School of (Solid) Rock


School of (Solid) Rock

How I gave up my college plans to become a discipleship guinea pig – and loved it

Story by Evelyn Jorgensen, Photography by Sarah Swanson                                                          June/July 2015

When I was a junior in high school, I wanted to be a journalist. Specifically, I wanted to be a missionary correspondent—I dreamed of writing for a Christian publication, sharing stories of missions that people would otherwise never hear.

That summer, I visited Drake University in Des Moines, Iowa, and immediately knew I would go to school there. Everything about it felt right, and I was excited about my future as a bulldog and a journalist.

My senior year I focused on making my goal a reality. I wrote for my school paper and yearbook and got an internship with my town’s newspaper. I felt great joy in the work I was doing, which reaffirmed my plans. I worked hard and was ecstatic when I was awarded an academic scholarship to attend Drake.


About a month before I was to finalize my plans to enroll there, Brian Alnes, director of Lake Beauty Bible Camp in Long Prairie, Minnesota, spoke at my church. He was promoting the camp’s ministries, including a brand-new discipleship program called Solid Rock that was starting in the fall. Mostly, I tuned out what he said.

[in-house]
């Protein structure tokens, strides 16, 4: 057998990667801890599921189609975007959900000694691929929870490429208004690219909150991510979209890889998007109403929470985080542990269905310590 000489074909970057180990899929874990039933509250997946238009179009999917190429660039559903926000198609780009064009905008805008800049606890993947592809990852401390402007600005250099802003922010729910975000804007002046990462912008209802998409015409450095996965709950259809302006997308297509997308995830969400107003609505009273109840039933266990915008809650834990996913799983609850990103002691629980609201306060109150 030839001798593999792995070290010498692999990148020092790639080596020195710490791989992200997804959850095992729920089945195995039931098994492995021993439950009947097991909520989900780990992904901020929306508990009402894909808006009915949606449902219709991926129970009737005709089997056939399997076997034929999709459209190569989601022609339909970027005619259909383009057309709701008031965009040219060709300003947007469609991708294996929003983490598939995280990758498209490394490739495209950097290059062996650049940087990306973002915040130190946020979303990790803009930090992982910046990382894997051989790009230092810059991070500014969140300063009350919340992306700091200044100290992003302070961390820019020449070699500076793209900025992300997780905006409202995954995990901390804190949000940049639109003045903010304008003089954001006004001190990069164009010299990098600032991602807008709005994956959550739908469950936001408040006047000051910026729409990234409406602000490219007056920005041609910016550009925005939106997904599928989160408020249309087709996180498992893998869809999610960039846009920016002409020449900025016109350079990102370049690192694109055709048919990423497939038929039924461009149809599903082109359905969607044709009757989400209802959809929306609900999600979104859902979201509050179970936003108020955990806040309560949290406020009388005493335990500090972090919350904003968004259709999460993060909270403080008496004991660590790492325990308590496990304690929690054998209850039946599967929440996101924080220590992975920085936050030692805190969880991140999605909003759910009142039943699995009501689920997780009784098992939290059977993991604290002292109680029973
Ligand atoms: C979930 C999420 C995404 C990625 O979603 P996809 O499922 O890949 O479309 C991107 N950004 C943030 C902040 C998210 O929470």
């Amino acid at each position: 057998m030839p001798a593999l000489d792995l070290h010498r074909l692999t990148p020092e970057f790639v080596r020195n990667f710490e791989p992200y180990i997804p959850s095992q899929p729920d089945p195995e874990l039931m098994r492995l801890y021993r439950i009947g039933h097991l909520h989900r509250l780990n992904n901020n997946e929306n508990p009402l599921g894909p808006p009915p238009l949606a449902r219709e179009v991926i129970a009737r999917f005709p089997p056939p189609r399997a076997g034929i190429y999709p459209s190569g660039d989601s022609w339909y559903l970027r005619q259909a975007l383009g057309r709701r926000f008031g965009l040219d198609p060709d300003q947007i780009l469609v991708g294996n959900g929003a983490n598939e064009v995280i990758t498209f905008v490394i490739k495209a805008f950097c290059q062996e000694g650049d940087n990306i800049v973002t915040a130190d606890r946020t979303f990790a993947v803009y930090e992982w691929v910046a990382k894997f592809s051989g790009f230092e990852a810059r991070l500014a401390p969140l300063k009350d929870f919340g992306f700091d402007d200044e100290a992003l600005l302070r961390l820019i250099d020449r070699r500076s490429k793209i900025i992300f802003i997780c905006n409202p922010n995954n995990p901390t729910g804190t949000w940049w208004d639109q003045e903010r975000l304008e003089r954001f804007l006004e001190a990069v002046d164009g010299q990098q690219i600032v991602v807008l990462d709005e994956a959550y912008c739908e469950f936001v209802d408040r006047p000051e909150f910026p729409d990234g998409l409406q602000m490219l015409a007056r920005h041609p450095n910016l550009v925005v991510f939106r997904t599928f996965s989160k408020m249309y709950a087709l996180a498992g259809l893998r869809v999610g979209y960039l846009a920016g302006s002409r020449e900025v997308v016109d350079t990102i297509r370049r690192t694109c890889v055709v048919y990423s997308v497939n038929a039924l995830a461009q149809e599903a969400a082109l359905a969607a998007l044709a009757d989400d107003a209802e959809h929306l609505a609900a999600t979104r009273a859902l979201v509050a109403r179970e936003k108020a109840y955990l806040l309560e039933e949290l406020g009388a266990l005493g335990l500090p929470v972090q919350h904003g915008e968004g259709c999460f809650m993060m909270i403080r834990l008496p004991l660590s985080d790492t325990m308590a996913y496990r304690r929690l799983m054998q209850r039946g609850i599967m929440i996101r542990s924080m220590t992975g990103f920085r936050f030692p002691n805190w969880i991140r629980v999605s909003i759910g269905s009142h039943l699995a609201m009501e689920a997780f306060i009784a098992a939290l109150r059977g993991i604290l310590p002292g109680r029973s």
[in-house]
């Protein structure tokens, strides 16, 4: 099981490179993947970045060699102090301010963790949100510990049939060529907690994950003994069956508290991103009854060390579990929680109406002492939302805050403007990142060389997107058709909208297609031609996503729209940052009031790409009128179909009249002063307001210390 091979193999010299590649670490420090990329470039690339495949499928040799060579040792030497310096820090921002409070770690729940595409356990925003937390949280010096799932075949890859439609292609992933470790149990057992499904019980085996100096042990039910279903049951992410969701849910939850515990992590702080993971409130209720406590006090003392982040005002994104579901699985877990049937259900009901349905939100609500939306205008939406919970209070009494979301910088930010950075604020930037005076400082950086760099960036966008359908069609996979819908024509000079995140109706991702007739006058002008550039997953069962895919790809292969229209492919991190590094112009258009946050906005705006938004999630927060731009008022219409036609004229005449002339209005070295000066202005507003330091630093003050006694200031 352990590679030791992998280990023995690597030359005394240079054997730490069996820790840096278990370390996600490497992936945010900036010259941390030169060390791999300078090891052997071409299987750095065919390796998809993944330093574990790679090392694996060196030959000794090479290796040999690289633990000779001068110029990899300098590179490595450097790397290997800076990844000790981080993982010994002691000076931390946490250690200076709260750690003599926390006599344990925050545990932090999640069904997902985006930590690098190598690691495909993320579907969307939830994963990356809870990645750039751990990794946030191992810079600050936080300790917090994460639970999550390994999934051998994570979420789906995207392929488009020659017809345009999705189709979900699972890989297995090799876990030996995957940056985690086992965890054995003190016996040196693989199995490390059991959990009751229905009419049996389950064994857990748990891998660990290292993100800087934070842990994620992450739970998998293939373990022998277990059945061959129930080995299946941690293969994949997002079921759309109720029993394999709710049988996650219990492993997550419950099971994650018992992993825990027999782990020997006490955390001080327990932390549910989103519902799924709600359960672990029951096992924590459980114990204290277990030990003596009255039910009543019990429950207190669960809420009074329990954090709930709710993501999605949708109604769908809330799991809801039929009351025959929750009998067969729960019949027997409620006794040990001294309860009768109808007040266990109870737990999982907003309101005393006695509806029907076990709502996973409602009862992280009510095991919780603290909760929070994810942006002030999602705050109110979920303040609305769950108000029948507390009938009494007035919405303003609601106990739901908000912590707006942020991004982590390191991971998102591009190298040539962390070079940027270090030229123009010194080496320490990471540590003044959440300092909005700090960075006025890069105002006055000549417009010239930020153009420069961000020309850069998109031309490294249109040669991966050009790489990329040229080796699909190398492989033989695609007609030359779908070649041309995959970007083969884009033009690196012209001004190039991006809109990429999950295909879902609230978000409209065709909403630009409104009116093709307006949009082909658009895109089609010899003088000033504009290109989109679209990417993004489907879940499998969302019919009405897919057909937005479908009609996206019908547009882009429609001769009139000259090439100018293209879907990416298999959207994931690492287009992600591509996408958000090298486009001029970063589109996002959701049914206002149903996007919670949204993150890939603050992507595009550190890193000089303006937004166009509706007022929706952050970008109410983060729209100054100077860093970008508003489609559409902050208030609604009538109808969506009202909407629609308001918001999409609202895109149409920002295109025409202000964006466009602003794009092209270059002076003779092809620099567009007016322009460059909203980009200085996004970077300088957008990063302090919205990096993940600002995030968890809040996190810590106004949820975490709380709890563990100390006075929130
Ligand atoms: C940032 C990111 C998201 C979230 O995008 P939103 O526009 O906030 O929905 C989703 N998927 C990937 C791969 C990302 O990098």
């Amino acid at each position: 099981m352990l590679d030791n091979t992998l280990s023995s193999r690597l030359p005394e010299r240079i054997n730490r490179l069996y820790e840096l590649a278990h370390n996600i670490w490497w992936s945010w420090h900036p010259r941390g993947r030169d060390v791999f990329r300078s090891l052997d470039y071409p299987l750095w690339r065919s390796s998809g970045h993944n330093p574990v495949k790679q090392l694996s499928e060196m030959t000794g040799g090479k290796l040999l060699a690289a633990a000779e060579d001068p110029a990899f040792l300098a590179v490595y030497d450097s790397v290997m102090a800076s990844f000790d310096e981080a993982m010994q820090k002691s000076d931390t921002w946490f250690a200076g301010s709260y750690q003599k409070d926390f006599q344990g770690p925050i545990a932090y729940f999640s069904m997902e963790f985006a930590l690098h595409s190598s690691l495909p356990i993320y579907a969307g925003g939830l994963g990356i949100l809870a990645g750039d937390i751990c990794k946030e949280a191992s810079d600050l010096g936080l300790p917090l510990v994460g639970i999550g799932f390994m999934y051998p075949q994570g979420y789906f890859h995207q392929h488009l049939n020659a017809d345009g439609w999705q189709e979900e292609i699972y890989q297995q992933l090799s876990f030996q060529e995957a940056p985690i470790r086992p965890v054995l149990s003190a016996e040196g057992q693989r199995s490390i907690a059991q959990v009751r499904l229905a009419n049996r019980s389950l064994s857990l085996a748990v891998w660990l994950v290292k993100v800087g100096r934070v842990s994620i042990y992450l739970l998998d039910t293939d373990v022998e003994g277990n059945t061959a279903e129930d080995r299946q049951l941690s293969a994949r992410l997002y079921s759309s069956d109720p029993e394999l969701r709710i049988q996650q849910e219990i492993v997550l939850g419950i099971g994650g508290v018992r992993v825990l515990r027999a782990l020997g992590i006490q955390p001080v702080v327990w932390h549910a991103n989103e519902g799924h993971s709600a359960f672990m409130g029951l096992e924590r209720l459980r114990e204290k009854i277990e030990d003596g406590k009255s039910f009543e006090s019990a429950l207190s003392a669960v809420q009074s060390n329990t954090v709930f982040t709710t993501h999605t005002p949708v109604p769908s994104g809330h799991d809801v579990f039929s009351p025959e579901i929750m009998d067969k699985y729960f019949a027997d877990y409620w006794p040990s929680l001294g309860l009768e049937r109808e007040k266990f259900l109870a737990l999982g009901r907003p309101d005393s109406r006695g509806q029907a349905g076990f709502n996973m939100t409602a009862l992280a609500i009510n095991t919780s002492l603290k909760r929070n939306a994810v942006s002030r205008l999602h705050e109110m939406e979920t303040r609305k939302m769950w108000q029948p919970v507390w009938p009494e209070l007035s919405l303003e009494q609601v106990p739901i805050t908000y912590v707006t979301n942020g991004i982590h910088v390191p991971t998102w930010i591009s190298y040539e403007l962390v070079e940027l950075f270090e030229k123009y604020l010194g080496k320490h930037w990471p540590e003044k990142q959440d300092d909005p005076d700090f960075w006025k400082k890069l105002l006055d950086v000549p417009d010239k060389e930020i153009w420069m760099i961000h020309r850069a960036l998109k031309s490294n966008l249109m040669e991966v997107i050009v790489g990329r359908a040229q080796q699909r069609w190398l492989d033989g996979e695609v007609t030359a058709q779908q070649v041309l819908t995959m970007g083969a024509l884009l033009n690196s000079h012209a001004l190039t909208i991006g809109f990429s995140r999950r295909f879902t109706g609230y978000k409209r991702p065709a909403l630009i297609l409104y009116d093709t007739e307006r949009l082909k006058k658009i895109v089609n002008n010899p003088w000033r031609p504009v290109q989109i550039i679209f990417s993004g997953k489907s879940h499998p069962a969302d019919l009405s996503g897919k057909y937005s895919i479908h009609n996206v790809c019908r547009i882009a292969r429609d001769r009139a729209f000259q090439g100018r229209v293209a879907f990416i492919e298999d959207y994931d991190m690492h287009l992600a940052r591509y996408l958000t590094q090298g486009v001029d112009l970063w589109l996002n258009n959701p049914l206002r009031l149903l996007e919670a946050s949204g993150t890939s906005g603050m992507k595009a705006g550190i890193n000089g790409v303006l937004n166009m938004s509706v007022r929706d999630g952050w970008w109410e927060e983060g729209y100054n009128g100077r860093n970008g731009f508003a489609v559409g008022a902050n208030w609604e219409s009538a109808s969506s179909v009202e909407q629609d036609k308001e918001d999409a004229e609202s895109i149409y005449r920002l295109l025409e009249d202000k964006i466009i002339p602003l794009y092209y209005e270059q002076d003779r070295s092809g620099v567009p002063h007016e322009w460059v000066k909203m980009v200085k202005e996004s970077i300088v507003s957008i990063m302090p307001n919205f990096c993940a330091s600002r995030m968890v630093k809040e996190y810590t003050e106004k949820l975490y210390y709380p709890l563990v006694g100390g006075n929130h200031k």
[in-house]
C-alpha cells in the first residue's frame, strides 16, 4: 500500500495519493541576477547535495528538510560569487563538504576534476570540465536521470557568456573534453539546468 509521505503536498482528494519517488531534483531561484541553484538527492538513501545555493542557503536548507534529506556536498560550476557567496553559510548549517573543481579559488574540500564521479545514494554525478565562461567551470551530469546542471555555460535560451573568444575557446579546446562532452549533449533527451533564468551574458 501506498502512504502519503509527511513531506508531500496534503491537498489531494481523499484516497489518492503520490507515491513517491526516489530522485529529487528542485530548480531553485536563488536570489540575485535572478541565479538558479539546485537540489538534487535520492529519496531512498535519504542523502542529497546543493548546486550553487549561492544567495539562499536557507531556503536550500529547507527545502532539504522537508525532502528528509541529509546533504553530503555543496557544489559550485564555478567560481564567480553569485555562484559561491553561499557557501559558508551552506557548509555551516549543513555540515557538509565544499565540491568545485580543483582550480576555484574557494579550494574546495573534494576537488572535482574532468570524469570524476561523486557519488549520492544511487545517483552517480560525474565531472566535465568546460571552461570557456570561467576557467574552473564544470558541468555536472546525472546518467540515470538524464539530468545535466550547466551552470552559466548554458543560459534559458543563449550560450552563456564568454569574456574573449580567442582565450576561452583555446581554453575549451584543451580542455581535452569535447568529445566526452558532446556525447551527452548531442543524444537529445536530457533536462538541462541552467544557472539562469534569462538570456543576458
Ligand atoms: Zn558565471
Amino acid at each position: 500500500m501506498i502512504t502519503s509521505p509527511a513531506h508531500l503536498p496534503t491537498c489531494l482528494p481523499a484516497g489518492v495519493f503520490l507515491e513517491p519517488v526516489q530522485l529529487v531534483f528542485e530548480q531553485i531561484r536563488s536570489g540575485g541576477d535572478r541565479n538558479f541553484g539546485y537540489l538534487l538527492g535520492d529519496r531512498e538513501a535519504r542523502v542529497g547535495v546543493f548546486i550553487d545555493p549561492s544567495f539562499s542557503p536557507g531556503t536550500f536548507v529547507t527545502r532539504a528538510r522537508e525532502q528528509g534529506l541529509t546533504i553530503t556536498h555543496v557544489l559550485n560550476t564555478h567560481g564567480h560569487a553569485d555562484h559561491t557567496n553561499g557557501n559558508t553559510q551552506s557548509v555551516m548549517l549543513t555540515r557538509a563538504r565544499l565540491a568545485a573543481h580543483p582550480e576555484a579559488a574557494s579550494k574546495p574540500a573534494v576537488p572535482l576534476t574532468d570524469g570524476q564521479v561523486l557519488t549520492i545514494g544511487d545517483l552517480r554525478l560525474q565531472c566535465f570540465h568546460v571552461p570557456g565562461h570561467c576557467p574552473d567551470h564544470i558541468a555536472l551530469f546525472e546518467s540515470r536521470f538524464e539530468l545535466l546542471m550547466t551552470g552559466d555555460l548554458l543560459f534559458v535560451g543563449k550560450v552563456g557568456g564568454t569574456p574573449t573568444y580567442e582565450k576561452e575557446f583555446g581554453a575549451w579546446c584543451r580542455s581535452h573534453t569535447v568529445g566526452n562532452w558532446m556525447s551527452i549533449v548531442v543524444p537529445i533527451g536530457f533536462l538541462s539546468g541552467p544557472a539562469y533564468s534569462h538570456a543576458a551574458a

Yet when he mentioned that the program would include a trip to Israel, he caught my attention for a moment. I was fascinated with the Middle East and began thinking, I should make it a point to go to Israel someday. I daydreamed about traveling as he talked. By the time he finished, I had only one thought about the program: That would be great for my boyfriend. My fall plans were already set. I thought his presentation had no relevance for me.

Silly me.

Within a few days, I began to feel uneasy about my college plans. The Holy Spirit stirred up feelings of unrest within me, and I knew God had something different in store for me. Four days after hearing Brian’s presentation, I was driving with my mom and said to her, “I have a sort of crazy idea. I’m not really serious about it yet, but I just want to run it by you.” I told her about my doubts and how I was thinking about enrolling in that never-done-before, not-quite-100-percent-worked-out-yet discipleship program.

It turned out that my mom had also been thinking the new program would be great for me. Hearing that was the assurance I needed.

In less than a month God tore up my road map and gave me a new one—yet I felt an overwhelming peace about it. I made the decision to leave behind my scholarship at Drake in order to be a guinea pig in a new discipleship program.


In the Gospel of Mark we see Jesus calling his first disciples, Simon and his brother Andrew. The gospel writer describes their response: “At once they left their nets and followed him.” For three years, twelve disciples followed Jesus, learning his teachings, witnessing his miracles, and going out in his authority. In a way, my calling felt similar. I knew I was following Jesus by going to Solid Rock